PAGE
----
ISSN (Print) - 0012-9976 | ISSN (Online) - 2349-8846

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The Republic of Reasons

Discourse within a constitutional framework alone can be the foundation for a possible solidarity in societies which are vibrant with real diversities and differences.

The intellectual and moral foundations of our republic seem insecure from time to time—for reasons both trivial and, alas, grave. The trivial threat is exemplified, for me—by the advertisers’ fascination with the princeling culture of yesteryear. The bewhiskered twits who figure in the advertisements that wish to signal gracious, old-world aristocracy—and look for all the world like the grand durbaans in five-star hotels—are an anomaly in a democratic republic. But there are unfortunately more serious reasons to make one wonder about the depth of our republican culture.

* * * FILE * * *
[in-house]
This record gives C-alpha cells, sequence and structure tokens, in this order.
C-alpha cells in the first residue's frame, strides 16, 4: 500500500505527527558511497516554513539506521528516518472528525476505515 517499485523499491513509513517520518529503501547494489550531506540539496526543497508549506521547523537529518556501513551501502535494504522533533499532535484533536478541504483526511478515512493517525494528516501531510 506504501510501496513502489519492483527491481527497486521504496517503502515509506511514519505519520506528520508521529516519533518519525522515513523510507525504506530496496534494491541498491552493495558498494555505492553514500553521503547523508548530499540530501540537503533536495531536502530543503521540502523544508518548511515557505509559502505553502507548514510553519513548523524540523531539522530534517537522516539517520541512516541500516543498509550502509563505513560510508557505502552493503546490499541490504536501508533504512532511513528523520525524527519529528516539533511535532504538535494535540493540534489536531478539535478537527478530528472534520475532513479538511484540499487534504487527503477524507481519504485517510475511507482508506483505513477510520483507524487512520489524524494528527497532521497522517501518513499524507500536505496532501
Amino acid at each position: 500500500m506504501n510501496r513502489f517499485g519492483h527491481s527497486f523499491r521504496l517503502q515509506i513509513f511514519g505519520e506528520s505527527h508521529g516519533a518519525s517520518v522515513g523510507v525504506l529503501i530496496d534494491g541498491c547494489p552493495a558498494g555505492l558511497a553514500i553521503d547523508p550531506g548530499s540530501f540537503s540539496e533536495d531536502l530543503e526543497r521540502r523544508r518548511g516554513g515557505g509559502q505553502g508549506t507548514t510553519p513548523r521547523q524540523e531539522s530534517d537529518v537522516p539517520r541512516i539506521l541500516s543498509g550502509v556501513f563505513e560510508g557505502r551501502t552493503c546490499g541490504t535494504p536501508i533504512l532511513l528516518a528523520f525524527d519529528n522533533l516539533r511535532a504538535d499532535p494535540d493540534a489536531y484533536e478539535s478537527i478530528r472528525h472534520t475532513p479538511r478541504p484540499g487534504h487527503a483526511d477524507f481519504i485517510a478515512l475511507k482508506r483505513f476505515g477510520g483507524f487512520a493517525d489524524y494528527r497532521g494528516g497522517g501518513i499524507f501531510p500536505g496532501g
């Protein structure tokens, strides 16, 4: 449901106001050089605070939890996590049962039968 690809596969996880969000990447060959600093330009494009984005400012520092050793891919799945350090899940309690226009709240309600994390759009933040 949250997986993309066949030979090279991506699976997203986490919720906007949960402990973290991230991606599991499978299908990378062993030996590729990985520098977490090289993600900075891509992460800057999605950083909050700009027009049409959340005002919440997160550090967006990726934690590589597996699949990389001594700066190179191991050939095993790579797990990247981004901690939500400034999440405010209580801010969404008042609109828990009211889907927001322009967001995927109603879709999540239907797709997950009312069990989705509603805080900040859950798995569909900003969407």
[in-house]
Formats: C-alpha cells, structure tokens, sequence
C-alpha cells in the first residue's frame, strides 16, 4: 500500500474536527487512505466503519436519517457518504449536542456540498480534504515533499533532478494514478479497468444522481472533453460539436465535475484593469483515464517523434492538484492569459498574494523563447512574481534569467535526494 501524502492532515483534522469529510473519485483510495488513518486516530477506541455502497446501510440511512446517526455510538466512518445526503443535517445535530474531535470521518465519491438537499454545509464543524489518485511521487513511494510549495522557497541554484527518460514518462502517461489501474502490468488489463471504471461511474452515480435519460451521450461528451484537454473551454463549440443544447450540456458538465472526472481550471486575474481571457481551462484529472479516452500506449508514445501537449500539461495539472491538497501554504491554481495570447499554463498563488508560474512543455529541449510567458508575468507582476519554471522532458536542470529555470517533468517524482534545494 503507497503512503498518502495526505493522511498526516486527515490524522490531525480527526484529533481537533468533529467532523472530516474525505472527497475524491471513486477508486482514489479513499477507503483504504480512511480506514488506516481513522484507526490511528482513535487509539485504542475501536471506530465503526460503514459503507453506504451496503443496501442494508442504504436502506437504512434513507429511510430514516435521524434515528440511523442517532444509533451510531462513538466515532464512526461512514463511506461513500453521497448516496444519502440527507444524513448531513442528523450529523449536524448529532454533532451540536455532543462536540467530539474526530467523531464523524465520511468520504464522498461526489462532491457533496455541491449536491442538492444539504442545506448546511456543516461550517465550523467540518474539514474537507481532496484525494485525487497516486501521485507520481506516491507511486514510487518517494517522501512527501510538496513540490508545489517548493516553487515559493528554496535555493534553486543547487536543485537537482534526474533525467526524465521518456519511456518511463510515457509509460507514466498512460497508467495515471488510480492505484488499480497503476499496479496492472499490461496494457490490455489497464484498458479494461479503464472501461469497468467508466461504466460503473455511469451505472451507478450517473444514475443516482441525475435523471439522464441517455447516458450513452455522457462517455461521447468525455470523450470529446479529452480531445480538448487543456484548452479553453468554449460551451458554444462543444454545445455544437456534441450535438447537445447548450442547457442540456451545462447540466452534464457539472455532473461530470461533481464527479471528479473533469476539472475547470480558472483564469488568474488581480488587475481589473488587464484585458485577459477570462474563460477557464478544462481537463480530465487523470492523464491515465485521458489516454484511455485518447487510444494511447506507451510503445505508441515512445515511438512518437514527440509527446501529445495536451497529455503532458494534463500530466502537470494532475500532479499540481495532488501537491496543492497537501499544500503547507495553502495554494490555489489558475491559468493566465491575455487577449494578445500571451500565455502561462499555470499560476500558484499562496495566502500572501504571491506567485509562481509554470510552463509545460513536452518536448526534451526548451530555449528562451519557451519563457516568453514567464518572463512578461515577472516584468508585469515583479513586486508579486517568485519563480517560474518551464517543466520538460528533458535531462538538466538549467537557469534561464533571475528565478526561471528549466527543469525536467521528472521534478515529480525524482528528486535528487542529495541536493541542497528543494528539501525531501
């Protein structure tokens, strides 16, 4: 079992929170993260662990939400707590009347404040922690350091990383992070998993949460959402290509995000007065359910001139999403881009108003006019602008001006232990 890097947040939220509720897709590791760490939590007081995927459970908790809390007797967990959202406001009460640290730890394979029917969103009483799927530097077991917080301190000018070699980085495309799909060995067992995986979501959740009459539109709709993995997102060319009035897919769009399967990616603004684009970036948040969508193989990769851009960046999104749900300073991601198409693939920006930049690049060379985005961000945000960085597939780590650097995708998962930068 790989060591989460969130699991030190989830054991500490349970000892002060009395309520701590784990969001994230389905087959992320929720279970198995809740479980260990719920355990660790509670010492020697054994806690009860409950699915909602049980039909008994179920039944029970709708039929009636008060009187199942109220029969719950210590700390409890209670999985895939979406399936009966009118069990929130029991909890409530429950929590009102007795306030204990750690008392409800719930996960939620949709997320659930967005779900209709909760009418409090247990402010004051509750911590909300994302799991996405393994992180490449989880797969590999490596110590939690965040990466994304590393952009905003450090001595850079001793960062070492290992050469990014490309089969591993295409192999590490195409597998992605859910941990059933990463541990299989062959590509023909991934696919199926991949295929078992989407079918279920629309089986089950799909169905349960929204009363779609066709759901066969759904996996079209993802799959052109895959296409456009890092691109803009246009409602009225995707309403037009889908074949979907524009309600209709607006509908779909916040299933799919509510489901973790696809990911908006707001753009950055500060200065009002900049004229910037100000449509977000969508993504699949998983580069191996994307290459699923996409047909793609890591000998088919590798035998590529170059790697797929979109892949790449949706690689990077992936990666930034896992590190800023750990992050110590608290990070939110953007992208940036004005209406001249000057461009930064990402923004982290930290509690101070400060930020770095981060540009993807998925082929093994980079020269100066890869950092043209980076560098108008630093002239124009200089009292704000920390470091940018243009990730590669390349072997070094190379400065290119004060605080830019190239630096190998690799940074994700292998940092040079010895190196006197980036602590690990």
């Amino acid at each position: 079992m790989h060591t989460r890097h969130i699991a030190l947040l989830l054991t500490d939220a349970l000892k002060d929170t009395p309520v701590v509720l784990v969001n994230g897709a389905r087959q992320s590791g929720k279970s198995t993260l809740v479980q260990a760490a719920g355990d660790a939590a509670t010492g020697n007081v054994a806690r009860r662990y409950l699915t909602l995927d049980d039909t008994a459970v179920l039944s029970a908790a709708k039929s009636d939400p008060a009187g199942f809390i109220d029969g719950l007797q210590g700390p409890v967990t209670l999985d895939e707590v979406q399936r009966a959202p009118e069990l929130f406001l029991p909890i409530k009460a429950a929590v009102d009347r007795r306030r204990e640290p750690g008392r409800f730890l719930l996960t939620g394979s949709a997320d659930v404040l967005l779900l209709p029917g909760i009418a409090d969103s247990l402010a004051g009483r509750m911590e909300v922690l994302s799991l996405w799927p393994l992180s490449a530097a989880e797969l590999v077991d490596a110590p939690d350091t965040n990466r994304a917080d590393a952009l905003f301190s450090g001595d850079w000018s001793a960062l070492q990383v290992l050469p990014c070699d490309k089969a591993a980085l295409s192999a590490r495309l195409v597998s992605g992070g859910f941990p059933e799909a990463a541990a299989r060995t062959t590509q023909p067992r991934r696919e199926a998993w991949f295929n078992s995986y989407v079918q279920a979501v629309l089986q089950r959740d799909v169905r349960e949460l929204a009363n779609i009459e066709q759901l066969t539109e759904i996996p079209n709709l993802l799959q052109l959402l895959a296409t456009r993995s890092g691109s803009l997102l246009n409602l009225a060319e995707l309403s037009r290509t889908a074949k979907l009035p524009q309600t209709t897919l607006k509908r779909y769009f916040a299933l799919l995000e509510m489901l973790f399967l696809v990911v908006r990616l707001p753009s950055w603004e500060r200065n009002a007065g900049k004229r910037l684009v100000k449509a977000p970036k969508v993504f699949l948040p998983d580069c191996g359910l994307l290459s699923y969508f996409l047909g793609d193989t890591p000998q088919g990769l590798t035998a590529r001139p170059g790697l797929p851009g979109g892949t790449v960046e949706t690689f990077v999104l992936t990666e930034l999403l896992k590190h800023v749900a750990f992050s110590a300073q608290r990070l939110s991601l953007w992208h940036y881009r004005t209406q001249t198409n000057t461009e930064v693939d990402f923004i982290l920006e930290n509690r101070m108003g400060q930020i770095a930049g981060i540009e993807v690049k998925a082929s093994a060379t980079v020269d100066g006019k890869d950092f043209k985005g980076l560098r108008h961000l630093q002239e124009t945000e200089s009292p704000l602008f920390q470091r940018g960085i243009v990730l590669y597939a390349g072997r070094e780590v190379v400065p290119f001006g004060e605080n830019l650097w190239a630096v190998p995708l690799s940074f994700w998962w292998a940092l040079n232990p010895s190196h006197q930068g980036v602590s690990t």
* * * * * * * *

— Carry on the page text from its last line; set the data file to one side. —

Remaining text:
At its simplest, a republic is a freely constituted community of equals. This is distinguished from communities that make archaic and often fanciful claims for their existence, involving both hierarchy and even, God help us, God. But a republic is a voluntary, freely constituted community of equals—and the necessary foundation of this freely constituted community is, naturally, the Constitution—which has even been endorsed as our “only sacred book” by the Hon’ble Prime Minister Narendra Modi. This “coming together” of diverse peoples is not a “natural” or easy process—as will be evident from the laborious wranglings in our own Constituent Assembly. The Constitution is a heroic achievement, and it is only appropriate that the people who are associated with its making—notably, B R Ambedkar—are honoured by a grateful nation. By the same token, the repeatedly signalled desire of certain political elements to open up the Constitution to fundamental reconsideration is—and should be recognised to be—an attempt to tamper with the very foundations of our republic. Mercifully, good sense has prevailed—so far. But my primary concern here is with another threat that, while it is not quite foundational, is still extremely serious.

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